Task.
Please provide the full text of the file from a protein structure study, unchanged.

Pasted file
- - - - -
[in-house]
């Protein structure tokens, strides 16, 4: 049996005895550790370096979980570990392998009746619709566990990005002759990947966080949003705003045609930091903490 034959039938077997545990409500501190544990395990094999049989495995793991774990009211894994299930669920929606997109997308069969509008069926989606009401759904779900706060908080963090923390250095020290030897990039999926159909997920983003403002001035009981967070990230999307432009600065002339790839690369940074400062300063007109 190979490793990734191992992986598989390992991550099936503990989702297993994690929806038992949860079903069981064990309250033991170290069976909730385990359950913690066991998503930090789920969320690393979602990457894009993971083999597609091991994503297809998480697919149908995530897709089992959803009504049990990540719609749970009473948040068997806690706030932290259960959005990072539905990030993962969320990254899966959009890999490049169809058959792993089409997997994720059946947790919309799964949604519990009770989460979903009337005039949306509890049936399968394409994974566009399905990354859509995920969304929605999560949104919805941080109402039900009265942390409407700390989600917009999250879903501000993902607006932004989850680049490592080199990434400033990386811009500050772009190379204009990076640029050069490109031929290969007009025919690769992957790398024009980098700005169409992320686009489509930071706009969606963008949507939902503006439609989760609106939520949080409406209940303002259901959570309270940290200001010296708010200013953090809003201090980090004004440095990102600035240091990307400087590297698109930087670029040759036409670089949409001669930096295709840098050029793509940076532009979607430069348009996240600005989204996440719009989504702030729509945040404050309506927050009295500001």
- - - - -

[in-house]
């Protein structure tokens, strides 16, 4: 049996005895550790370096979980570990392998009746619709566990990005002759990947966080949003705003045609930091903490 034959039938077997545990409500501190544990395990094999049989495995793991774990009211894994299930669920929606997109997308069969509008069926989606009401759904779900706060908080963090923390250095020290030897990039999926159909997920983003403002001035009981967070990230999307432009600065002339790839690369940074400062300063007109 190979490793990734191992992986598989390992991550099936503990989702297993994690929806038992949860079903069981064990309250033991170290069976909730385990359950913690066991998503930090789920969320690393979602990457894009993971083999597609091991994503297809998480697919149908995530897709089992959803009504049990990540719609749970009473948040068997806690706030932290259960959005990072539905990030993962969320990254899966959009890999490049169809058959792993089409997997994720059946947790919309799964949604519990009770989460979903009337005039949306509890049936399968394409994974566009399905990354859509995920969304929605999560949104919805941080109402039900009265942390409407700390989600917009999250879903501000993902607006932004989850680049490592080199990434400033990386811009500050772009190379204009990076640029050069490109031929290969007009025919690769992957790398024009980098700005169409992320686009489509930071706009969606963008949507939902503006439609989760609106939520949080409406209940303002259901959570309270940290200001010296708010200013953090809003201090980090004004440095990102600035240091990307400087590297698109930087670029040759036409670089949409001669930096295709840098050029793509940076532009979607430069348009996240600005989204996440719009989504702030729509945040404050309506927050009295500001």